- Surgical intervention, which creates a new drainage channel in the trabecular network, is typically reserved for resistant cases that do not respond to eye drops or laser treatment. The surgery is performed in an outpatient surgery center under local anesthetic.
- Selective Laser Trabeculoplasty (SLT) is a relatively new laser treatment option. This innovative technique was approved by the FDA in 2001. Utilizing “cold laser” therapy, SLT painlessly opens the eye’s drainage channel, lowering intraocular pressure. SLT is painless, safe and extremely effective, and has no systemic side effects. For these reasons, it is becoming the treatment of choice in many primary open-angle glaucoma cases, particularly for patients who are noncompliant or intolerant of eye drops.
Your doctor may suggest SLT at any time, even as initial treatment for glaucoma. SLT uses short pulses of low energy laser light to target melanin-containing cells in a network of tiny channels, called the trabecular meshwork. Because only targeted cells are affected, the surrounding tissue is left intact. As a result, your body’s own healing response helps fluids drain out of the eye, reducing intraocular pressure that can cause damage to the optic nerve and loss of vision.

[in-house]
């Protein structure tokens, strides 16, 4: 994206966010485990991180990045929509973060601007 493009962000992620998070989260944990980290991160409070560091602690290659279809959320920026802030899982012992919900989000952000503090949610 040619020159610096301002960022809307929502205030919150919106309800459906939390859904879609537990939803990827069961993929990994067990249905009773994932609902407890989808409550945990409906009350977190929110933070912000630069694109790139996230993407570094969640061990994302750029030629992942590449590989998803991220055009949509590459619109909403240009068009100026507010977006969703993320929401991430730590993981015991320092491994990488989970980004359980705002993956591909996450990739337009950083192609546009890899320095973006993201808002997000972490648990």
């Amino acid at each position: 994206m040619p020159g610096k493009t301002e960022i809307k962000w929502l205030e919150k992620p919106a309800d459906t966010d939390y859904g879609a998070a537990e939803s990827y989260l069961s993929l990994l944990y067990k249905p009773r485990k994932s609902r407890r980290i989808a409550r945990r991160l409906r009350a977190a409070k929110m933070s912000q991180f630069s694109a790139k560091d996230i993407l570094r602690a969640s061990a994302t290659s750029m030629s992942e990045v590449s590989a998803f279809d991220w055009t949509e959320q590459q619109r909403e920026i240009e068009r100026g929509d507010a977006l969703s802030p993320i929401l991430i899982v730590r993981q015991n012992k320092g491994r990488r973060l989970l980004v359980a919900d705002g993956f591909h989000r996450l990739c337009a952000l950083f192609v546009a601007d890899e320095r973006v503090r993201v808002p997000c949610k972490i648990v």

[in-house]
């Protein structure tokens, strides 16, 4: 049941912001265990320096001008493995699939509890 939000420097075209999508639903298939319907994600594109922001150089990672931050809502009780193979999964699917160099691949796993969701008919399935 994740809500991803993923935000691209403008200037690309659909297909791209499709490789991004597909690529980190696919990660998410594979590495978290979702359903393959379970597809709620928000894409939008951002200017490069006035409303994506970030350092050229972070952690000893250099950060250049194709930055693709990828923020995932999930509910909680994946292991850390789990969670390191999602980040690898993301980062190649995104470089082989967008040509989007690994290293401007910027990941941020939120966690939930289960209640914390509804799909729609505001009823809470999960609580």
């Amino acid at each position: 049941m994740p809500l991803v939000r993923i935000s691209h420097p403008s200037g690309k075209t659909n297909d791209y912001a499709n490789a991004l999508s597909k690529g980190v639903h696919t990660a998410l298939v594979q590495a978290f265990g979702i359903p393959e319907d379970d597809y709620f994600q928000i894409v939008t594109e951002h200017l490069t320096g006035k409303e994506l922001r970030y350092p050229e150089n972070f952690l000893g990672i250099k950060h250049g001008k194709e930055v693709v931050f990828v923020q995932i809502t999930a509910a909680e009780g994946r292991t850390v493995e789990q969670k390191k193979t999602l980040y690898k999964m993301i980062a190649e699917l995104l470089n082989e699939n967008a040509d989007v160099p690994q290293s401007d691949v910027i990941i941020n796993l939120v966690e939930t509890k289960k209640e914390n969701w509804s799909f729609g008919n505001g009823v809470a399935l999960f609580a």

At Armstrong George Cohen Will Ophthalmology, SLT treatment is performed in a specially equipped laser room in the Hatboro office. Drops are used to numb your eye; no injections or needles are used. You will not feel any pain during the procedure, which lasts about 5-10 minutes. There are no restrictions following SLT treatment; you may drive and return to work immediately. Follow-up visits are necessary to monitor your eye pressure. While it may take a several weeks to months to reach the full pressure-lowering effect of this procedure, during which time you may have to continue taking your eye drops, many patients are eventually able to discontinue some or all of their medications.
SLT therapy is reimbursed by Medicare and many other insurance providers, which minimizes your out-of-pocket expenses. If you would like more information about SLT for primary open-angle glaucoma treatment, call 215.672.9030 or make an appointment online.
MIGS for Glaucoma Patients with Cataracts
More than 20% of all cataract patients have glaucoma or ocular hypertension. Armstrong George Cohen Will Ophthalmology offers a new procedure to help these patients: Minimally Invasive Glaucoma Surgery (MIGS). A tiny stent is inserted during cataract surgery to reduce intraocular pressure in adult patients with mild to moderate open angle glaucoma. The MIGS device creates a permanent opening in the eye's clogged drainage system, increasing the eye's ability to improve aqueous outflow. This allows intraocular pressure to be lowered, and patients may be able to reduce or eliminate their need for glaucoma medications. Our cataract surgeons are performing this new procedure and are pleased with patients' results.